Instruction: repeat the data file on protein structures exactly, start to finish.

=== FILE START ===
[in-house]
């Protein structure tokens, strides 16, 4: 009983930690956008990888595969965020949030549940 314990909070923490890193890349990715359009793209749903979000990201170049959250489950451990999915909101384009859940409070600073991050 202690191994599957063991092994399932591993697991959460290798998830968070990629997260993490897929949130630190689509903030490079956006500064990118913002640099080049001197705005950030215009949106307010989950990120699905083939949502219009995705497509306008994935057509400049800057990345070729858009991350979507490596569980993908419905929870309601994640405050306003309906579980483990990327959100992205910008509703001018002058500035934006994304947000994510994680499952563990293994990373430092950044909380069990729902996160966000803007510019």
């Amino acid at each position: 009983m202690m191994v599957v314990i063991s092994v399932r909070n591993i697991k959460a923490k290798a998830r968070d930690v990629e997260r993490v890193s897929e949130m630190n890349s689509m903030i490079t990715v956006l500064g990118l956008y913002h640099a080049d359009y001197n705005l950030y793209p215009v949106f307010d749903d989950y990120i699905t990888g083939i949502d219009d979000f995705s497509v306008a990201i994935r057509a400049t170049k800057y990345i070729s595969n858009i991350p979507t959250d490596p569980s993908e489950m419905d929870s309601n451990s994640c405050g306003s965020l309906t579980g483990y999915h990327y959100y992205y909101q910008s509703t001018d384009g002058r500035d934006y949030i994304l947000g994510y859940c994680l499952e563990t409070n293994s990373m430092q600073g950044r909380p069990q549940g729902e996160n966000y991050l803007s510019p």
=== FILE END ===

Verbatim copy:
[in-house]
């Protein structure tokens, strides 16, 4: 009983930690956008990888595969965020949030549940 314990909070923490890193890349990715359009793209749903979000990201170049959250489950451990999915909101384009859940409070600073991050 202690191994599957063991092994399932591993697991959460290798998830968070990629997260993490897929949130630190689509903030490079956006500064990118913002640099080049001197705005950030215009949106307010989950990120699905083939949502219009995705497509306008994935057509400049800057990345070729858009991350979507490596569980993908419905929870309601994640405050306003309906579980483990990327959100992205910008509703001018002058500035934006994304947000994510994680499952563990293994990373430092950044909380069990729902996160966000803007510019």
């Amino acid at each position: 009983m202690m191994v599957v314990i063991s092994v399932r909070n591993i697991k959460a923490k290798a998830r968070d930690v990629e997260r993490v890193s897929e949130m630190n890349s689509m903030i490079t990715v956006l500064g990118l956008y913002h640099a080049d359009y001197n705005l950030y793209p215009v949106f307010d749903d989950y990120i699905t990888g083939i949502d219009d979000f995705s497509v306008a990201i994935r057509a400049t170049k800057y990345i070729s595969n858009i991350p979507t959250d490596p569980s993908e489950m419905d929870s309601n451990s994640c405050g306003s965020l309906t579980g483990y999915h990327y959100y992205y909101q910008s509703t001018d384009g002058r500035d934006y949030i994304l947000g994510y859940c994680l499952e563990t409070n293994s990373m430092q600073g950044r909380p069990q549940g729902e996160n966000y991050l803007s510019p």